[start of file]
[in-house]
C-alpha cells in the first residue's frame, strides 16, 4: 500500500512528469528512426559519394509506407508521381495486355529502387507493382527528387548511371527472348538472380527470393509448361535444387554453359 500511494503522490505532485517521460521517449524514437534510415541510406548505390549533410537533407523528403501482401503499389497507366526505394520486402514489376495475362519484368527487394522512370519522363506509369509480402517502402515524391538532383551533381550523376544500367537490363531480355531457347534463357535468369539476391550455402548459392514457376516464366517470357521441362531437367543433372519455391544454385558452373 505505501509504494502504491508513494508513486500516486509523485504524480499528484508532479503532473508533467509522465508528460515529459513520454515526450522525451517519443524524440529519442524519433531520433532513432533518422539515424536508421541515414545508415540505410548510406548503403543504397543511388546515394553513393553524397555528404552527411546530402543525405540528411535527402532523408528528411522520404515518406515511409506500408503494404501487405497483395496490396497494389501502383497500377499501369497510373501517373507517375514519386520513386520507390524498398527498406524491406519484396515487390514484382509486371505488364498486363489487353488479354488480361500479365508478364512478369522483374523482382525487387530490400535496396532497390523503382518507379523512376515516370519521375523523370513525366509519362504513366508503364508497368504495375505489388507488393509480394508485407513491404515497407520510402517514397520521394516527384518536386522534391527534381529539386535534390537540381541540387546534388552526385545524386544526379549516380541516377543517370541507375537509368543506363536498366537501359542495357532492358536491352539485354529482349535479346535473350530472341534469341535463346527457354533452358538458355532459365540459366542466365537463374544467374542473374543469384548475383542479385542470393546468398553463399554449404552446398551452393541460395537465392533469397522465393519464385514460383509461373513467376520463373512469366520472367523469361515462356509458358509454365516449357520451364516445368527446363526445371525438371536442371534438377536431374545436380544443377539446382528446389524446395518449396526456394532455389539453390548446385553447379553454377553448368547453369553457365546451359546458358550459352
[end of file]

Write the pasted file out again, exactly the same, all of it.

[in-house]
C-alpha cells in the first residue's frame, strides 16, 4: 500500500512528469528512426559519394509506407508521381495486355529502387507493382527528387548511371527472348538472380527470393509448361535444387554453359 500511494503522490505532485517521460521517449524514437534510415541510406548505390549533410537533407523528403501482401503499389497507366526505394520486402514489376495475362519484368527487394522512370519522363506509369509480402517502402515524391538532383551533381550523376544500367537490363531480355531457347534463357535468369539476391550455402548459392514457376516464366517470357521441362531437367543433372519455391544454385558452373 505505501509504494502504491508513494508513486500516486509523485504524480499528484508532479503532473508533467509522465508528460515529459513520454515526450522525451517519443524524440529519442524519433531520433532513432533518422539515424536508421541515414545508415540505410548510406548503403543504397543511388546515394553513393553524397555528404552527411546530402543525405540528411535527402532523408528528411522520404515518406515511409506500408503494404501487405497483395496490396497494389501502383497500377499501369497510373501517373507517375514519386520513386520507390524498398527498406524491406519484396515487390514484382509486371505488364498486363489487353488479354488480361500479365508478364512478369522483374523482382525487387530490400535496396532497390523503382518507379523512376515516370519521375523523370513525366509519362504513366508503364508497368504495375505489388507488393509480394508485407513491404515497407520510402517514397520521394516527384518536386522534391527534381529539386535534390537540381541540387546534388552526385545524386544526379549516380541516377543517370541507375537509368543506363536498366537501359542495357532492358536491352539485354529482349535479346535473350530472341534469341535463346527457354533452358538458355532459365540459366542466365537463374544467374542473374543469384548475383542479385542470393546468398553463399554449404552446398551452393541460395537465392533469397522465393519464385514460383509461373513467376520463373512469366520472367523469361515462356509458358509454365516449357520451364516445368527446363526445371525438371536442371534438377536431374545436380544443377539446382528446389524446395518449396526456394532455389539453390548446385553447379553454377553448368547453369553457365546451359546458358550459352